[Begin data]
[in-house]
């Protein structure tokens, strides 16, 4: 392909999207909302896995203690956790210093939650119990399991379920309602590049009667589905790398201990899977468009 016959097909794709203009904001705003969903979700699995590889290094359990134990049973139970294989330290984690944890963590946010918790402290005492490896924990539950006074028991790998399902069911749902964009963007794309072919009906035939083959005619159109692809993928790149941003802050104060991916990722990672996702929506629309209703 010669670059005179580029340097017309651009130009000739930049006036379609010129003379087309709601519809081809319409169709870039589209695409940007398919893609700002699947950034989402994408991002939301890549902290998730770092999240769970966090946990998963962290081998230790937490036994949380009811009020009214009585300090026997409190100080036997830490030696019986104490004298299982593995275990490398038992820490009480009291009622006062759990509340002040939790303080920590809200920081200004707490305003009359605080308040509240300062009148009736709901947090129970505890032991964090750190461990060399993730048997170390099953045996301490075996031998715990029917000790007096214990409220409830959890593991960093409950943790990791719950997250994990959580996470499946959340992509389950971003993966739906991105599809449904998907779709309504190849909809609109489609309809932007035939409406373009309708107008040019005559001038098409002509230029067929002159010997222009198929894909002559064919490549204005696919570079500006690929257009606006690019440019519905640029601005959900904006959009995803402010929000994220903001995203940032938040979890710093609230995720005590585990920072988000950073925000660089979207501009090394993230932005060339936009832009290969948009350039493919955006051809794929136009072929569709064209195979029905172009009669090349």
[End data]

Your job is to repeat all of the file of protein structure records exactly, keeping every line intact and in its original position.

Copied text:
[in-house]
């Protein structure tokens, strides 16, 4: 392909999207909302896995203690956790210093939650119990399991379920309602590049009667589905790398201990899977468009 016959097909794709203009904001705003969903979700699995590889290094359990134990049973139970294989330290984690944890963590946010918790402290005492490896924990539950006074028991790998399902069911749902964009963007794309072919009906035939083959005619159109692809993928790149941003802050104060991916990722990672996702929506629309209703 010669670059005179580029340097017309651009130009000739930049006036379609010129003379087309709601519809081809319409169709870039589209695409940007398919893609700002699947950034989402994408991002939301890549902290998730770092999240769970966090946990998963962290081998230790937490036994949380009811009020009214009585300090026997409190100080036997830490030696019986104490004298299982593995275990490398038992820490009480009291009622006062759990509340002040939790303080920590809200920081200004707490305003009359605080308040509240300062009148009736709901947090129970505890032991964090750190461990060399993730048997170390099953045996301490075996031998715990029917000790007096214990409220409830959890593991960093409950943790990791719950997250994990959580996470499946959340992509389950971003993966739906991105599809449904998907779709309504190849909809609109489609309809932007035939409406373009309708107008040019005559001038098409002509230029067929002159010997222009198929894909002559064919490549204005696919570079500006690929257009606006690019440019519905640029601005959900904006959009995803402010929000994220903001995203940032938040979890710093609230995720005590585990920072988000950073925000660089979207501009090394993230932005060339936009832009290969948009350039493919955006051809794929136009072929569709064209195979029905172009009669090349």